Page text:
Welcome back, Friday Follies followers (say that ten times fast)! Here is another batch of ghastly glitches for your consideration. 😃
- “The relationship between a suspect and the slayed victims in Westmoreland was confirmed.”
- “Some of the statements show that the driver did not try to avoid the pedestrians at the crosswalk, and there was no attempt to swerve, drive away or break.”
- “I’ve seen a number of productions over the years and have enjoyed everyone of them.”
And the corrections:
- The word that popped out at me here was “slayed.” WRONG! The victims were slain people, not “slayed.” (Well one way or another, they’re no longer with us, it’s true, but…) Now look: I know there’s a very long dictionary entry for “slay,” and it’s a bit confusing, especially regarding the past tense of the word. But trust the Grammar Cop: the only place that “slayed” is acceptable is when you talk slangily about a comedian in a comedy club – She slayed the crowd with her jokes. Otherwise, when we speak of the past tense of killing people, they were slain because the killer slew them. So the sentence above should read The relationship between a suspect and the slain victims in Westmoreland were confirmed.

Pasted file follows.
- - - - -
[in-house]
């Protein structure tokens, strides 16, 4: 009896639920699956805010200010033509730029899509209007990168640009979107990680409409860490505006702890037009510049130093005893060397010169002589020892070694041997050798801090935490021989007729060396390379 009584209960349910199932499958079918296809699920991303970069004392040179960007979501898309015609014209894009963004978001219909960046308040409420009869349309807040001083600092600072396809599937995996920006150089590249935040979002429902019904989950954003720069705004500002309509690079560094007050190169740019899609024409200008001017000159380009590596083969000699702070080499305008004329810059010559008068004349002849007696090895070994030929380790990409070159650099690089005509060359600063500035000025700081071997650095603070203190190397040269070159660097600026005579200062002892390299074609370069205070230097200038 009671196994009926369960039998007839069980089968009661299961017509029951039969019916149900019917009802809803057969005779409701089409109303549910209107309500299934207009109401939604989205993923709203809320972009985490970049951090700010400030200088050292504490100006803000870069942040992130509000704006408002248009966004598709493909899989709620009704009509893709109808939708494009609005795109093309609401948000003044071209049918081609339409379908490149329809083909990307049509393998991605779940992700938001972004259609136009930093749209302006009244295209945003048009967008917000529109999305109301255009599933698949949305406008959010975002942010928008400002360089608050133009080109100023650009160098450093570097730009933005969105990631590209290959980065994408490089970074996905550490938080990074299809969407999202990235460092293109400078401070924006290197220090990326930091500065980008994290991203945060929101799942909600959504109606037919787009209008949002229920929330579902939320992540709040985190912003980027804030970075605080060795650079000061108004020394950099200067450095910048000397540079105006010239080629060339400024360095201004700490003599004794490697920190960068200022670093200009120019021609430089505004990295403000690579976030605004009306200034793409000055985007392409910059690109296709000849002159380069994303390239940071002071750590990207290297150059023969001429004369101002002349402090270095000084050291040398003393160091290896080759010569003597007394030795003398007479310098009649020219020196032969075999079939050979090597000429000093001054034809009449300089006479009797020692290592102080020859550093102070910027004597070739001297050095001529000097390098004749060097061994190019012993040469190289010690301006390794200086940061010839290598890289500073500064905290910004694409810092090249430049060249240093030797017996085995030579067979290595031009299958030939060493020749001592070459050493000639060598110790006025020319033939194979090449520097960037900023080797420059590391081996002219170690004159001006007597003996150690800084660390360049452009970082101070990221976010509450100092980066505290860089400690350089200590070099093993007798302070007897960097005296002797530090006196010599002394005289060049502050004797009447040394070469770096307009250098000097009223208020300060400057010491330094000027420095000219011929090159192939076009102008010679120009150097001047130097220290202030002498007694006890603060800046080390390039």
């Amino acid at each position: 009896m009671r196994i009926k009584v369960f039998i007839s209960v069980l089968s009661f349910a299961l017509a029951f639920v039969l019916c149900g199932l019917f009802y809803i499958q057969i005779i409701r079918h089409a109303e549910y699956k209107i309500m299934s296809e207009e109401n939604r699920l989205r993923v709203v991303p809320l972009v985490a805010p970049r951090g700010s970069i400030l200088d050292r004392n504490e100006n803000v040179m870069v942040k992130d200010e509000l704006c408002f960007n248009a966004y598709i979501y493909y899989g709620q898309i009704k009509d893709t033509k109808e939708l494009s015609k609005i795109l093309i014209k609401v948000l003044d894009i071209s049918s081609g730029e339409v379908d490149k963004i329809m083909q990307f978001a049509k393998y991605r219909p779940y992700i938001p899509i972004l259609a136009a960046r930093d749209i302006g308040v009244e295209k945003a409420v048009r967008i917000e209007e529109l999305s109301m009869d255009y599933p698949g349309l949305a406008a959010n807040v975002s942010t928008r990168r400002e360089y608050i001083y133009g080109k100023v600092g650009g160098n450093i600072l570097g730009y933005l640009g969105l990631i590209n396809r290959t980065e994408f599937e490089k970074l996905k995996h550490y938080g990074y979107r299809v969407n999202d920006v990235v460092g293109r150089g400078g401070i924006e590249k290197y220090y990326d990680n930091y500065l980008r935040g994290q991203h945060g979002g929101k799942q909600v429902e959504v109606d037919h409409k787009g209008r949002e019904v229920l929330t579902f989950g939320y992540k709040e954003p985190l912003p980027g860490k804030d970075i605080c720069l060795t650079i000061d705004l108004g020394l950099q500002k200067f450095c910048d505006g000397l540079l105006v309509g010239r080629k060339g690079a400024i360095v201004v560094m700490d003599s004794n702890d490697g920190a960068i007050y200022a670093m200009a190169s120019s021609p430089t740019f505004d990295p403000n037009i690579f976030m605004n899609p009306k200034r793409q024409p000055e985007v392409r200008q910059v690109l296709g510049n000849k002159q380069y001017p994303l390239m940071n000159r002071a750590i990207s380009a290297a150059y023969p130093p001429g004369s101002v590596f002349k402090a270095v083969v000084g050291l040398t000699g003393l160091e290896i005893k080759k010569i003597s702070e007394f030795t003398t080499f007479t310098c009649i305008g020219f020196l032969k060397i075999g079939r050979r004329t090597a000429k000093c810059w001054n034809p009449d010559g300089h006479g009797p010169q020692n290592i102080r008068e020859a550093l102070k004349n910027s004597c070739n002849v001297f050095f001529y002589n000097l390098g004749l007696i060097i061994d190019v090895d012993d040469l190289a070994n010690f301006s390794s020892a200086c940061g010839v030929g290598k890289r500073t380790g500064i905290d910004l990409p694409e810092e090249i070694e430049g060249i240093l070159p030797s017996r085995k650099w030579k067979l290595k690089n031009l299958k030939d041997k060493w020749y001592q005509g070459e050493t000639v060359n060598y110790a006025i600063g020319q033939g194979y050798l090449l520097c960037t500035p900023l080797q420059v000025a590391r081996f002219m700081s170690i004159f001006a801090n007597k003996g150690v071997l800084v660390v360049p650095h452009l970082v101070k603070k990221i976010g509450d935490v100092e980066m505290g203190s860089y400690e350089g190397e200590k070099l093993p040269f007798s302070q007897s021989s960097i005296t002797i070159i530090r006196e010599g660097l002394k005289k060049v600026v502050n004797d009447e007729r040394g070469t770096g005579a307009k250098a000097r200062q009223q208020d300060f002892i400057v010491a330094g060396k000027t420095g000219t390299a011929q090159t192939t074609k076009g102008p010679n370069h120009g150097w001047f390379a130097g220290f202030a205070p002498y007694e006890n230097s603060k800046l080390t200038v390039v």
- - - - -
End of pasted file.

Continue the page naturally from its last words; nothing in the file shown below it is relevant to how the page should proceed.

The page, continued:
- This one should be easy-peasy. What do you press down on with your foot, when you want to stop your car? The BRAKE. So: …swerve, drive away or brake. Note #1: Yes, I know there’s no such word as “peasy.” Note #2: You could make a case for the Oxford comma after “away.” Note #3: Yes, it’s also called a serial comma. See here.
- The word “everyone” is not called for here; it should be two words: every one of them. Think of it as each one of them. If you want to argue, go ahead; but you’d be wrong. 😀
Every one of the above gaffes are common infractions the Grammar Cop sees. But stick with her and you’ll never go WRONG again!